Historical Markers
Thaddeus Stevens [Education] Historical Marker
Mouse over for marker text

Thaddeus Stevens [Education]

Hershey/Gettysburg/Dutch Country Region


Marker Location:
W. Chestnut St. at Shreiner's Cemetery, Lancaster

Dedication Date:
March 24, 1950

Behind the Marker

Black and white image of a portrait of Stevens seated, holding a book.
Thaddeus Stevens, by John Sartain, 1835.
I repose in this quiet and secluded spot, not from any natural preference for solitude
But, finding other Cemeteries limited as to Race, by Charter Rules, I have chosen this that I might illustrate in my death, the Principles which I advocated Through a long life:

So read the words on the tombstone of Thaddeus Stevens in Lancaster, Pennsylvania, the greatest champion of equal rights in the United States Congress during the Civil War era. Having lived much of his life with a mulatto woman, Lydia Hamilton Smith, in a relationship based on genuine love, Stevens believed not only in political, but social equality. (They had no children, but he adopted and raised two of his nephews.)

Black and white photograph of Thaddeus Stevens.
Pennsylvania Congressman Thaddeus Stevens, photograph by Matthew Brady, circa...
Born in Vermont, Stevens graduated from Dartmouth College in New Hampshire, and then moved first to York, Pennsylvania, and then to Gettysburg, where he became a lawyer and then a state legislator in 1833 as a member of the Anti-Mason Party. Decades before he became associated with the national anti-slavery movement, Stevens emerged as a powerful political force in support of universal public education.

In the turbulent throes of state legislative politics during the 1830s, Stevens led the effort to defend the new common-school program against its critics. Castigating "dread ignorance" as a threat to individual liberty, Stevens championed state-supported free schools, arguing that only when one is educated, will he be prepared "to act well his part in this marker land of freedom." Defense of educational liberty preceded his opposition to the disfranchisement of African-Americans, adopted by the state of Pennsylvania in 1837, and his subsequent leadership in the abolition movement.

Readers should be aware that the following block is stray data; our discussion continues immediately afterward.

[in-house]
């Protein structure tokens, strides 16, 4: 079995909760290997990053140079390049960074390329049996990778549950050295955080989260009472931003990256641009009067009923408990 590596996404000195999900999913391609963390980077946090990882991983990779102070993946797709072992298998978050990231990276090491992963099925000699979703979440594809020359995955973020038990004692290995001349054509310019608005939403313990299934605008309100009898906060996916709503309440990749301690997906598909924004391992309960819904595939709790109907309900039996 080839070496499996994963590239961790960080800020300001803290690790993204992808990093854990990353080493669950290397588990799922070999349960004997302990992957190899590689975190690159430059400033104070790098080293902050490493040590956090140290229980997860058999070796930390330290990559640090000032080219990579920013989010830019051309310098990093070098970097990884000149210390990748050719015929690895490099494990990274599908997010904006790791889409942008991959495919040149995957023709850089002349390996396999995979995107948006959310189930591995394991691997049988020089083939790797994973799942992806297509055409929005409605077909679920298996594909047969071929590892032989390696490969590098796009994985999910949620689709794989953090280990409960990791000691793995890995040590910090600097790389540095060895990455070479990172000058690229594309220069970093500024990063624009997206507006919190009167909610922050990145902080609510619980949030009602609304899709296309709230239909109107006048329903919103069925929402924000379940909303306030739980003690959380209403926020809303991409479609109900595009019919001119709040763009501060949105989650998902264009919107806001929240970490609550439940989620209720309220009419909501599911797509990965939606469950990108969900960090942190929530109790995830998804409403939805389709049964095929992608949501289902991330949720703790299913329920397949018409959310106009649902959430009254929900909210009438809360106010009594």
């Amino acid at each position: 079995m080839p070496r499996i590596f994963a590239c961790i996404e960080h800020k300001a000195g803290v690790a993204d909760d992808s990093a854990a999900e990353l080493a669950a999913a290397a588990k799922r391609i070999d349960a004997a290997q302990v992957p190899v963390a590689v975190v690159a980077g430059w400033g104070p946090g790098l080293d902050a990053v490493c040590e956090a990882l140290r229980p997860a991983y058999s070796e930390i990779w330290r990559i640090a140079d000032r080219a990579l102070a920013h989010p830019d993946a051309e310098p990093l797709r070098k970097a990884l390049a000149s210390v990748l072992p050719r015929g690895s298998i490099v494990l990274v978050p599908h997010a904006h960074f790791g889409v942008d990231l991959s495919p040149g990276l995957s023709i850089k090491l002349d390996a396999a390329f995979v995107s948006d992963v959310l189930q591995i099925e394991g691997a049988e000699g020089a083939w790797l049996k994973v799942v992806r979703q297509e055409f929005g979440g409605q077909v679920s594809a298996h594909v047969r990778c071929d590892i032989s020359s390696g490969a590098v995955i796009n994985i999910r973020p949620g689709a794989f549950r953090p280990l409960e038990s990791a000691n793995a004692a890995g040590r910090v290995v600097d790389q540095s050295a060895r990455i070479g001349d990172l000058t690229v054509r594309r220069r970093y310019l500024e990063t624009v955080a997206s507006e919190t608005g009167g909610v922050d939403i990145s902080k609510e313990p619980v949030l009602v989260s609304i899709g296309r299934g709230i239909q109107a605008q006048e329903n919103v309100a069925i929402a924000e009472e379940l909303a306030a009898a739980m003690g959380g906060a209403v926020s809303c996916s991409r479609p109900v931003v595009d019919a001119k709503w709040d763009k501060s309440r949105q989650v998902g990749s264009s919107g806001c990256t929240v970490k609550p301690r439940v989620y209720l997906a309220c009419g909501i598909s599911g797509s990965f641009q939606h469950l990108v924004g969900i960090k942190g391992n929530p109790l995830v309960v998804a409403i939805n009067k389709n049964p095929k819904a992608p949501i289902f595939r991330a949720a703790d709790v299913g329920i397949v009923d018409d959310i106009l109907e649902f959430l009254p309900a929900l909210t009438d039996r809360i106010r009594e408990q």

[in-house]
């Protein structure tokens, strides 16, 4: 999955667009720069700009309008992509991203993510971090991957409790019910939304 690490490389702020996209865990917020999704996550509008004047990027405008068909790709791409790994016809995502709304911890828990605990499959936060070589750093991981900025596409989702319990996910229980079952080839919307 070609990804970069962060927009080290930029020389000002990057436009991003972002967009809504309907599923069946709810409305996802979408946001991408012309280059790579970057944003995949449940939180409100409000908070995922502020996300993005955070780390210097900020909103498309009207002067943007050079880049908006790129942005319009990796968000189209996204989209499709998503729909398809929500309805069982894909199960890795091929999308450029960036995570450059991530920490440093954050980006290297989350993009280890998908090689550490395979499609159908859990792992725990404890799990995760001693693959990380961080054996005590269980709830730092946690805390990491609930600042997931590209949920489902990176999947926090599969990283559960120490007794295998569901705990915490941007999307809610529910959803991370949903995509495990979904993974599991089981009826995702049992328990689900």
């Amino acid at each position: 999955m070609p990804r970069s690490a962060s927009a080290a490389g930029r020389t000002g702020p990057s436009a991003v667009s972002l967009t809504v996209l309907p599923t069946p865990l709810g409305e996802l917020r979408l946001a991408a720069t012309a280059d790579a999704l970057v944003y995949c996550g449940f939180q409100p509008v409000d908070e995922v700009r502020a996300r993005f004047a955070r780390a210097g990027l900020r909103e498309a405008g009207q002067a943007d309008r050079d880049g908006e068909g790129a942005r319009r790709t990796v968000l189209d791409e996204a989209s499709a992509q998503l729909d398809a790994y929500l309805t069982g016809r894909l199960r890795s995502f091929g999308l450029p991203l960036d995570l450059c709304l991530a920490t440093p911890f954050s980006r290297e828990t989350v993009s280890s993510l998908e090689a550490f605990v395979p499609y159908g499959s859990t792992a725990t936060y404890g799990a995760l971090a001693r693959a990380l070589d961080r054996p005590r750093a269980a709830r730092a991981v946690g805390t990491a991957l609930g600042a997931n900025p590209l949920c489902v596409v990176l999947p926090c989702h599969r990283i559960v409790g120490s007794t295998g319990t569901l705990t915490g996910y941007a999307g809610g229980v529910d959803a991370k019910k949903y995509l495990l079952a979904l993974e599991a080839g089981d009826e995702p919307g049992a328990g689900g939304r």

Elected to Congress in 1848 on the Whig party ticket, Stevens led the legal defense in 1852 of blacks accused of killing slave hunters in Christiana, Pennsylvania. Stevens won the case, but it led to his electoral defeat later that year.

Thaddeus Stevens, Industrial School, Lancaster, Pa.
Stevens was returned to Congress in 1858 as a Republican and became chairman of the House Ways and Means Committee when that party gained control of Congress during the Civil War. A leading wartime journalist described him, with considerable exaggeration, as "the despotic ruler of the House." He pushed for emancipation, the use of black troops, and black suffrage. Abraham Lincoln moved far too slowly in this respect for him.

As a so-called "radical Republican" on the Joint Committee on Reconstruction following the Civil War, Stevens thought former rebel leaders should be tried for treason, executed, disfranchised for life, and their property given to the freemen ("forty acres and a mule") who for the most part had either fought for the Union, run away from, or failed to aid their masters. He fought strongly for the Thirteenth Amendment (abolishing slavery), the Fourteenth (equal rights for blacks), and the Fifteenth Amendment (black suffrage).

Stevens detested President Andrew Johnson, who pardoned almost all former Confederates, gave them back their property, and refused to protect blacks trying to exercise the right to vote. He was very active in the impeachment of Johnson and angry when the Senate failed to convict him by one vote.

Always committed to the principle of racial equality, Stevens chose to be buried in the Shreiner's Cemetery in Lancaster, one of the only burial grounds in the area at that time without restrictions on race.

Until the Civil Rights movement of the 1960s, Stevens was generally regarded as a vindictive, power-hungry demagogue. In D. W. Griffith's film Birth of a Nation (1915), most notoriously, Stevens was depicted with a mixed-race partner, a club foot, and an ill-fitting wig (he was bald and wore one). Today, scholars acknowledge him as a heroic and pioneering champion of civil rights.

To learn more about Steven's early political career in Pennsylvania and his own scandal with the "Tapeworm" Railroad, click markerhere.
Back to Top